The announcement of AT&T's (T 1.90%) acquisition of DIRECTV (DTV.DL) last Sunday could have far-reaching consequences for the communications industry as a whole. For Berkshire Hathaway (BRK.A -0.33%) (BRK.B -0.28%) however, the deal means a big pay day. 

Berkshire's Todd Combs and Ted Weschler have a combined 34.5 million shares of DIRECTV worth 2.8 billion. If the merger is approved, AT&T will purchase DIRECTV for $95 per share -- $28.50 per share in cash and the rest in stock. This would equate to a Berkshire pay-off of roughly $1 billion in cash and 64 million AT&T shares with a current market value of $2.3 billion. 

While Combs and Weschler have publicly supported the deal, it's unclear if they would hold AT&T long-term if the merger gets approved. However, I believe there are three reasons AT&T will be a mainstay in Berkshire Hathaway's portfolio. 

1. Growth opportunities
The combination of the two companies will allow for unique and innovative bundling of services.

This should make AT&T more compelling to consumers and more competitive with cable companies. This should also open up incredible cross-selling opportunities. As AT&T's CEO Randall Stephenson suggested in the company's conference call last Monday, AT&T has a low penetration of DIRECTV's customer base.  

Moreover, DIRECTV is "Latin America's leading pay TV provider" with more than 18 million customers. AT&T suggested this market has "untapped penetration" and creates significant growth opportunities. 

2. Strong financial position
Growth opportunities are just that, "opportunities" -- as long as the companies have the financial capabilities to seize them. AT&T is planning to acquire DIRECTV for $48.5 billion. 30% of which, roughly $14.5 billion, will be in cash.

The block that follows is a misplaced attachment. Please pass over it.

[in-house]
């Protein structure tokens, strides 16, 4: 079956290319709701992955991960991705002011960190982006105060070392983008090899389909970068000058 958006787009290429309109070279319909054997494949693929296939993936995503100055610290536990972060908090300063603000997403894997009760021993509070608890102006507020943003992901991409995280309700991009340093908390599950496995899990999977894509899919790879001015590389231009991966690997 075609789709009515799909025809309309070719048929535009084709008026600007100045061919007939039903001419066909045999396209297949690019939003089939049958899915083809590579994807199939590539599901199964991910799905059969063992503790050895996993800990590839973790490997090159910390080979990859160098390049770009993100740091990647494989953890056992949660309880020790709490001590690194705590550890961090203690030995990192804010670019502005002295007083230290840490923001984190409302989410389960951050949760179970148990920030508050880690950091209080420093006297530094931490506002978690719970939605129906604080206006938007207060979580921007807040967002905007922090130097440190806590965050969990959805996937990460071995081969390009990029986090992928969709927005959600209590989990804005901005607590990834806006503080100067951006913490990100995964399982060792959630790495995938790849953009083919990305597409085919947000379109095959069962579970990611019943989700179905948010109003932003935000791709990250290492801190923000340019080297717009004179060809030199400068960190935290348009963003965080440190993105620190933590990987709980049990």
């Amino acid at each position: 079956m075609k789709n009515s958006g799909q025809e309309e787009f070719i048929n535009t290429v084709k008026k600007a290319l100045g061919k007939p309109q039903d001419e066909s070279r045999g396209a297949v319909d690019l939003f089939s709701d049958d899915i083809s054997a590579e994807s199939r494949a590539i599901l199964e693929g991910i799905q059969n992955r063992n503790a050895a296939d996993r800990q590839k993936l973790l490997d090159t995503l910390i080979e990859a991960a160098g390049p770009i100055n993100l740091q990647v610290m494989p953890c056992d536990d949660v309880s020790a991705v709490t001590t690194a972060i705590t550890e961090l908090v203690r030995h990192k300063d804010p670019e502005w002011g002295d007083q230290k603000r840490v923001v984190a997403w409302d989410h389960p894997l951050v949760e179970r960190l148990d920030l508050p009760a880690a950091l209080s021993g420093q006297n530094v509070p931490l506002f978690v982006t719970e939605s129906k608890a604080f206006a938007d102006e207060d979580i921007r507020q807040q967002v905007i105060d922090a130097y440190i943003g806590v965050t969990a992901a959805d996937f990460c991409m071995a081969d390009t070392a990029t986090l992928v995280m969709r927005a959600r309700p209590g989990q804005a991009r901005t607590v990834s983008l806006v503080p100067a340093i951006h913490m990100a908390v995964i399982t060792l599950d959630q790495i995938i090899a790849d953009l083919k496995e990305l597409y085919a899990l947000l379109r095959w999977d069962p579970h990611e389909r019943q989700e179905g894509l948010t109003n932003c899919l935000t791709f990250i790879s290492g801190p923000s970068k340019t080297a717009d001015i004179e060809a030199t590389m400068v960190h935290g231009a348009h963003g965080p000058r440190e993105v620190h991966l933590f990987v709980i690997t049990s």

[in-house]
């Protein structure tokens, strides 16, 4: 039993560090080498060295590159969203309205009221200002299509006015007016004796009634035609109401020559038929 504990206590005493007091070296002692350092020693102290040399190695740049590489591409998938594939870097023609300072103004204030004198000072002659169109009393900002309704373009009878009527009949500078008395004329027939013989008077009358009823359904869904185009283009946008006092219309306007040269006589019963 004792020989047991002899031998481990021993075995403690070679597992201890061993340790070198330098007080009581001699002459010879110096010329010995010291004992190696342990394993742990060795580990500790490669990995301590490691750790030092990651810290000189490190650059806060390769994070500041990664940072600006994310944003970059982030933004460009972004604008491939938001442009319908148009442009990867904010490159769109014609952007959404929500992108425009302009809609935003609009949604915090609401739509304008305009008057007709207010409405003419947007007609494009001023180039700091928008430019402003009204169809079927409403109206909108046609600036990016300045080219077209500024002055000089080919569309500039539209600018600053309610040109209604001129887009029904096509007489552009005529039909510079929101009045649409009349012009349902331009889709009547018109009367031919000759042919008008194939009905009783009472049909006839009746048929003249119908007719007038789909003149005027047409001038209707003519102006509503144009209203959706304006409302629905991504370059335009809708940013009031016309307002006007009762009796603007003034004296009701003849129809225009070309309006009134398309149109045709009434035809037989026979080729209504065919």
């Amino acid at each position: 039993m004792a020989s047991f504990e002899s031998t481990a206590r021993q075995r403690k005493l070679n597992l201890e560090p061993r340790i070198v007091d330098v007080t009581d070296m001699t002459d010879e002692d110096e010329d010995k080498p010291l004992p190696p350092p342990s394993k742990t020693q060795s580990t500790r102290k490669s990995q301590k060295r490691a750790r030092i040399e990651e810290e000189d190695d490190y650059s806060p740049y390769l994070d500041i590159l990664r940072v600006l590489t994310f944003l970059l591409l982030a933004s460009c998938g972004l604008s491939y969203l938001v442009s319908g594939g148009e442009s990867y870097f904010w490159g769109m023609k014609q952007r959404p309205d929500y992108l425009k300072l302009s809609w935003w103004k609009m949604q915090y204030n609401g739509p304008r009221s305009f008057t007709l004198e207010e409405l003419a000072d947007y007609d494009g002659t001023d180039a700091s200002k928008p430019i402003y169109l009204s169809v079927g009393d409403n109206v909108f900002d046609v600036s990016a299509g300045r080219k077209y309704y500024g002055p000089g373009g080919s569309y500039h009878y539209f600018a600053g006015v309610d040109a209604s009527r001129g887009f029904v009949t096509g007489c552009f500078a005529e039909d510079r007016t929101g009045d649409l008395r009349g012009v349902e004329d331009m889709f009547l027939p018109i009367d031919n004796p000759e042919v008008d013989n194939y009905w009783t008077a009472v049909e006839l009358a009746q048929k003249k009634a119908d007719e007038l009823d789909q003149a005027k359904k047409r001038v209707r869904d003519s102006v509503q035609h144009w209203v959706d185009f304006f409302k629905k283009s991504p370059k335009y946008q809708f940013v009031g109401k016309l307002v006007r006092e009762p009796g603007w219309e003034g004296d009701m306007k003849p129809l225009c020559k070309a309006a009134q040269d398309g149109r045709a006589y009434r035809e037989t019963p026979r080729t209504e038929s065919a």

As AT&T noted in the conference call, this merger will not infringe on the company's ability to be active in next year's spectrum auction (in which AT&T will bid on the rights to transmit signals over valuable wireless airwaves). In fact, AT&T suggested it plans to spend at least $9 billion at the auction. 

Ultimately, it's AT&T's titan-like financial strength that should make Combs and Weschler confident the company will follow through on some of these incredible opportunities.

3. Historical precedent
In 2005, Buffett held a large position in the razor giant Gillette when it was acquired by Proctor and Gamble. When Buffett was asked about the merger, he noted that instead of owning a large share of the razor market, he now owns a smaller share of dozens of fantastic businesses. Berkshire Hathaway still owns shares Proctor and Gamble today. 

I believe the AT&T and DIRECTV merger is the communications version of that deal. Instead of owning a large percentage of the pay-for TV market, Berkshire will own a smaller percent of several powerful names with, as AT&T suggested, "unparalleled video content opportunities across mobile, video and broadband." 

The last word
The merger of AT&T and DIRECTV seems like a natural fit, it drastically improves AT&T's competitive position, opens up significant growth opportunities, and I believe it will benefit both consumers and shareholders. As long as regulators agree, the two companies' combined effort would create a powerhouse company that would fit perfectly in Berkshire Hathaway's portfolio.